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Original article

Course and Outcome of Children with Convulsive Status Epilepticus Admitted to a Pediatric Intensive Care Unit



The objective of this study was to describe the course and the outcomes of children with convulsive status epilepticus and to evaluate the differences between two groups of children with new-onset seizures and known seizure disorders.


This is a retrospective, single-center study. Children with convulsive status epilepticus admitted to our tertiary care pediatric intensive care unit were included in the study. Medical records were reviewed to obtain the demographic- and seizure-related variables.


Among 139 children with status epilepticus, 69.7% (n = 99) had a known seizure disorder. Focal seizures were present in 23.9% of children, and 34.6% required intubation; there was an overall mortality rate of 1.2%. The children with new-onset seizures were younger and received electroencephalography (EEG) and neuroimaging more often compared to children with known seizure disorders (p < 0.05). However, an abnormal EEG was more common among children with known seizure disorders (p < 0.001).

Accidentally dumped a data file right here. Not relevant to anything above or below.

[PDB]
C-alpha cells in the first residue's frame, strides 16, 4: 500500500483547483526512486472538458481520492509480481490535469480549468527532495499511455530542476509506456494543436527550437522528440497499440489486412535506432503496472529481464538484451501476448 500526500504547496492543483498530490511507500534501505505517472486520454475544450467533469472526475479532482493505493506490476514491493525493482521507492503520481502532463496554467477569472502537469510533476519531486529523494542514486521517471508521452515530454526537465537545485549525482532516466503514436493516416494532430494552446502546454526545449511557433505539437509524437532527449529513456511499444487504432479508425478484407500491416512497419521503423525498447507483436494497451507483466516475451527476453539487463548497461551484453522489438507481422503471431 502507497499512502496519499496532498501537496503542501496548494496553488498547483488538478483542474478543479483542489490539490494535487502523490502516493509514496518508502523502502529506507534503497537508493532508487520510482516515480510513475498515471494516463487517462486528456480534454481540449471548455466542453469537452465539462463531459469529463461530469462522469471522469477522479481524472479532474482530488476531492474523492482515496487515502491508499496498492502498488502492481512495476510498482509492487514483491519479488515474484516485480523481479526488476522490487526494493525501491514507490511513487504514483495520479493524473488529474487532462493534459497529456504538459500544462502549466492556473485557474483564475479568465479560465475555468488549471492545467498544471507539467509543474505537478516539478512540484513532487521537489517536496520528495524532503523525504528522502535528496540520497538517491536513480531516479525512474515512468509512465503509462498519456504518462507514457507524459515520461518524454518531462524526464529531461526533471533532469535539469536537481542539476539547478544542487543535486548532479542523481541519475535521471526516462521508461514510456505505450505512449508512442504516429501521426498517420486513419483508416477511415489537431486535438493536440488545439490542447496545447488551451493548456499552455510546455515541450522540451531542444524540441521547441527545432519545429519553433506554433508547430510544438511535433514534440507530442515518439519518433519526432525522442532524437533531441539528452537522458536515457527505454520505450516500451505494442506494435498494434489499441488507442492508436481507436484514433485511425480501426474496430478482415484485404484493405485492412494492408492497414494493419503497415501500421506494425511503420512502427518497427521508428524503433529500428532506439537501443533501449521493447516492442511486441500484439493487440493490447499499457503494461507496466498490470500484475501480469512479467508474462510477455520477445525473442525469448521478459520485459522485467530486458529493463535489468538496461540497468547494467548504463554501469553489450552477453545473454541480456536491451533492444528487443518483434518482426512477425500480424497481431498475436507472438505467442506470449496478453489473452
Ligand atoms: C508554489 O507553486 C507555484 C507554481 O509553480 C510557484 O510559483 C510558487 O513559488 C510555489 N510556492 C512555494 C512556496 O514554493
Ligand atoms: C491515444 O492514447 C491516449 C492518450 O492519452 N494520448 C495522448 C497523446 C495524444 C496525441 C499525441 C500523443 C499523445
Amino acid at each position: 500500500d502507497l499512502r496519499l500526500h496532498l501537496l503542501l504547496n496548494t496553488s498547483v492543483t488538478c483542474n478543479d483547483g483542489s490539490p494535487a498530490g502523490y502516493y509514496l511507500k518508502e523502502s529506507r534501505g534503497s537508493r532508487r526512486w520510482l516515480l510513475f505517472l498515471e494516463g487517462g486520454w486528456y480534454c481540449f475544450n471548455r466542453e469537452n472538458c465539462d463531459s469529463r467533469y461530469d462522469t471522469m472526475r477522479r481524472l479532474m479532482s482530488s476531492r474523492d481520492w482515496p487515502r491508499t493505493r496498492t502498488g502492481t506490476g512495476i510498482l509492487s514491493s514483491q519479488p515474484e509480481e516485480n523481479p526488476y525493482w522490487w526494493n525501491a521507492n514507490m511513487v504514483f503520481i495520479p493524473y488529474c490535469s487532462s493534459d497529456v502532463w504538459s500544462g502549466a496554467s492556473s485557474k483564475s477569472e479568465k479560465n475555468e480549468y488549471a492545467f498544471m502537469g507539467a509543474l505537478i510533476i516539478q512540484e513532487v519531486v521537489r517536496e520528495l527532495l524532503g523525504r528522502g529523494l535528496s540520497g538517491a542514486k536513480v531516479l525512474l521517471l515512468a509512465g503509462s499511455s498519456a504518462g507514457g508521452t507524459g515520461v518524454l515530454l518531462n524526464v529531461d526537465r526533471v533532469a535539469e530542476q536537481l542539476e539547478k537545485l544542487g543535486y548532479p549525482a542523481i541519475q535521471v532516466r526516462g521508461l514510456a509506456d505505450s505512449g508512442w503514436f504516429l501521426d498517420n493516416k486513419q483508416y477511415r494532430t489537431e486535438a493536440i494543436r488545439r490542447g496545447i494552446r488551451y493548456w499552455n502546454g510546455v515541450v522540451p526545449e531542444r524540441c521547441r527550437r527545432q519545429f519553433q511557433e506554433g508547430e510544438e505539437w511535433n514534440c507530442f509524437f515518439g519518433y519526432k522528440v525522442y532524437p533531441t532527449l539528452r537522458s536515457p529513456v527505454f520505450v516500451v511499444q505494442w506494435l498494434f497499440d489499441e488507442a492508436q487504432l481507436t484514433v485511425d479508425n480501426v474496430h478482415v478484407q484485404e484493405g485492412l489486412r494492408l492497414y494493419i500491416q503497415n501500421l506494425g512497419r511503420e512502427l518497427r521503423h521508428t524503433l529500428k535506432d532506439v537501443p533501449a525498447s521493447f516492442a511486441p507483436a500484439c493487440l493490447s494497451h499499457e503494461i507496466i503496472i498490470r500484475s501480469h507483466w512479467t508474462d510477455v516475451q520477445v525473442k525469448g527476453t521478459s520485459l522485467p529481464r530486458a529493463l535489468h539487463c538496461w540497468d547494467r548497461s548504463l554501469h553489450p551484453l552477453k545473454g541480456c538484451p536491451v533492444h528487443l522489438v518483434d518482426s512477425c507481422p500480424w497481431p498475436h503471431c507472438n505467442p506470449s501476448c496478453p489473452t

Sub-therapeutic anti-epileptic drugs levels were common among children with known seizure disorders presenting with status epilepticus. Gender, race, insurance status, type of seizures, intubation requirement, lengths of stay, and mortality were not significantly different between the two groups.


Status epilepticus (SE) is the most common pediatric neurological emergency in children [1]. SE is defined as a seizure or cluster of seizures lasting more than 30 minutes [2]. In clinical practice, however, it has been suggested that any seizure or series of seizures lasting greater than five minutes could be considered status epilepticus because seizures rarely last this long and most children with seizures lasting for more than five minutes require pharmacotherapy to control seizures [2-3]. Recently, Tinka et al. proposed a 10-minute duration to define focal SE and 60 minutes duration of focal seizure for possible long-term consequences [4]. A substantial amount of experimental data supports the idea that prolonged seizures cause neuronal injury. Thus, prompt administration of treatment is considered critical [5]. The overall incidence of SE is reported as 10-58 per 100,000 per year in children up to 19 years of age [6]. Up to one-third of children with underlying seizure disorders experience SE [6]. In children, the incidence of SE is higher compared to adults; however, the mortality with SE in older adult patients is higher, up to 20%, and in children under the age of 10 years, it can be as low as 2.6% [7]. In 2014, the total cost of inpatient admissions for SE was 4 billion dollars [7]. While the associated mortality can be high, the rate of recurrence has been reported as low as 17% [6].